Other games include an arcade machine where you have to memorize the order of flashing kanji with their English meanings. There’s also a baseball game which requires speedy handwriting skills. They’re all pretty fun and simple games that you can play whenever you have a minute or two.

■ Room for more

Learn Japanese with Tako starts with hiragana then moves into katakana and beginner kanji. As of this writing it offered up to the Japanese Language Proficiency Test N5 level but they plan to roll out N4 in the coming months. That should be more than enough content for those just starting out learning the language but for people further along it only serves as a nice brush-up program for the moment.

Also, although the games are fun and well designed, it remains to be seen what replay value they have, especially for people just starting out. Learning Japanese can be a long haul and the games will have to be addictive enough to sustain that journey. To address this concern, Giant Soul say there are currently working on expanding the types of mini-games based on user-feedback.

Overall though, Takos Japanese is a very well designed study app both in terms of presentation and educational value, and it has a solid, sleek interface. Another great feature is that in addition to English,the app is available in Spanish, Korean, French, Portuguese, Italian, and German.

▼ Why not switch the language setting and learn two languages at once!

For anyone starting out in Japanese it would be a great tool well worth its 400-yen (US$3.40) asking price the Japanese app store (prices may vary according to region). For those further along, you might want to wait until if they add the higher level kanji. Hopefully they can soon!

Takos Japanese is available from

iTunes
Google Play
Amazon

Put some old-school in your new-gen with this 20th Anniversary special edition PlayStation 4

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The original PlayStation turned 20 years old last week, so to mark the occasion Sony Computer Entertainment has unveiled a special limited-edition “20th Anniversary” PlayStation 4 console pimped out with the original 32-bit PlayStation’s color scheme and logo as well as commemorative etching on both the console and controller.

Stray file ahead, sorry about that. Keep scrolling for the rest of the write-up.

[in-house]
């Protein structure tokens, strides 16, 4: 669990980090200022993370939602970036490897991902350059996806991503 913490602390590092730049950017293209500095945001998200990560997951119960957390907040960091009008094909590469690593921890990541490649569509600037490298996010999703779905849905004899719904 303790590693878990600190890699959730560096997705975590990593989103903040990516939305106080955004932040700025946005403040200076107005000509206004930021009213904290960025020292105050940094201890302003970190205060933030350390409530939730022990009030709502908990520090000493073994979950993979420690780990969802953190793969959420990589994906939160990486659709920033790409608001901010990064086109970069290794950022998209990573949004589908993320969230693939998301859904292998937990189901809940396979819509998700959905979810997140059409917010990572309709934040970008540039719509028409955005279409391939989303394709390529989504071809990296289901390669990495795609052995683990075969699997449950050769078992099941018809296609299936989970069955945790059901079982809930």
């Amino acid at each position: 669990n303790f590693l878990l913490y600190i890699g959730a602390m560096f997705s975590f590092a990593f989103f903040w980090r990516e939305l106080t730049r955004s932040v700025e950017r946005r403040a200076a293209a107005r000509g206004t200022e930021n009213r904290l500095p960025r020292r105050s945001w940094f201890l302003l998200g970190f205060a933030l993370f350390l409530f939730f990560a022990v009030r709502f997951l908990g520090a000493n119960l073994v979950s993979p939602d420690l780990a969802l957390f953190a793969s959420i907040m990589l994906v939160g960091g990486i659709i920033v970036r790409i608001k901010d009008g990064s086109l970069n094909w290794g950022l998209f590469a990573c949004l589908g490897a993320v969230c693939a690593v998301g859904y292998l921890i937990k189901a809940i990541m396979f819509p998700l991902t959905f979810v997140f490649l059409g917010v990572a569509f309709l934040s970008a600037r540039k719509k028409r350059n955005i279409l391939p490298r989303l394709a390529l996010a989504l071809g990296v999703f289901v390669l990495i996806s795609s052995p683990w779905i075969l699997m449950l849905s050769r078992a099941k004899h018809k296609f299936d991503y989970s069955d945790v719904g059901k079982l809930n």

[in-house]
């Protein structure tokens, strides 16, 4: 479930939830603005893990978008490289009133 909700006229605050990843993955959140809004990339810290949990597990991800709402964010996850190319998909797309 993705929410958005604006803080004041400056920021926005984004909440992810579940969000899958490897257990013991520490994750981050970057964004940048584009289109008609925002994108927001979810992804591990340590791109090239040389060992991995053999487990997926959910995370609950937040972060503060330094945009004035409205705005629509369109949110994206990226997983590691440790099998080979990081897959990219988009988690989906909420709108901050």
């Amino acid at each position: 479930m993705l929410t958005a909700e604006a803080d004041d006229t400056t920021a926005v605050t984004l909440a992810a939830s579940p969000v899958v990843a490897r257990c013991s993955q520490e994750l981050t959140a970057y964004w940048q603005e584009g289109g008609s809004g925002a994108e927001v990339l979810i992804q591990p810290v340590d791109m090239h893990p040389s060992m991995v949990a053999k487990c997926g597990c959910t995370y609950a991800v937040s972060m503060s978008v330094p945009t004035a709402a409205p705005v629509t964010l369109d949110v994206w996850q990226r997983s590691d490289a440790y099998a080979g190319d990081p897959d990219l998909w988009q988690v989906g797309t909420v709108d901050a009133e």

Sexy hardware photos and videos after the jump!

Announced during a celebration event yesterday, just 12,300 units (most likely a nod to the original console’s launch date of December 3) of the “Original Grey” PS4 will be made available to the public, with the launch date and details on how interested parties can get their hands on the console due to be announced this coming weekend.

The PlayStation 4’s visual design may take cues from the PlayStation 2 with its blue lines on black plastic and sharp edges, but this commemorative version borrows heavily from the original 32-bit PlayStation, right down to the four-colored PlayStation logo on its top-left corner and controller’s Home button.

 

Check out these official shots from Sony:

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At present, only the European and US pricing (€499 and $499, respectively) for the console has been given, but Sony has confirmed that it will be available to purchase worldwide.

The console comes packed with a special edition grey DualShock 4 controller (whose touchpad even features additional detail) and, whether it’ll end up gathering dust or not, a grey PlayStation Camera. Each unit will also be stamped with an individual serial number, so if you ever discover that the number on your special edition PS4 matches that of your friend’s, you can be sure that at least one of you got ripped off.

We’ll leave you with the reveal and unboxing videos from Sony. Best of luck to those of you who do try to pick one up when they become available; we look forward to crossing paths with you on eBay on the run-up to Christmas!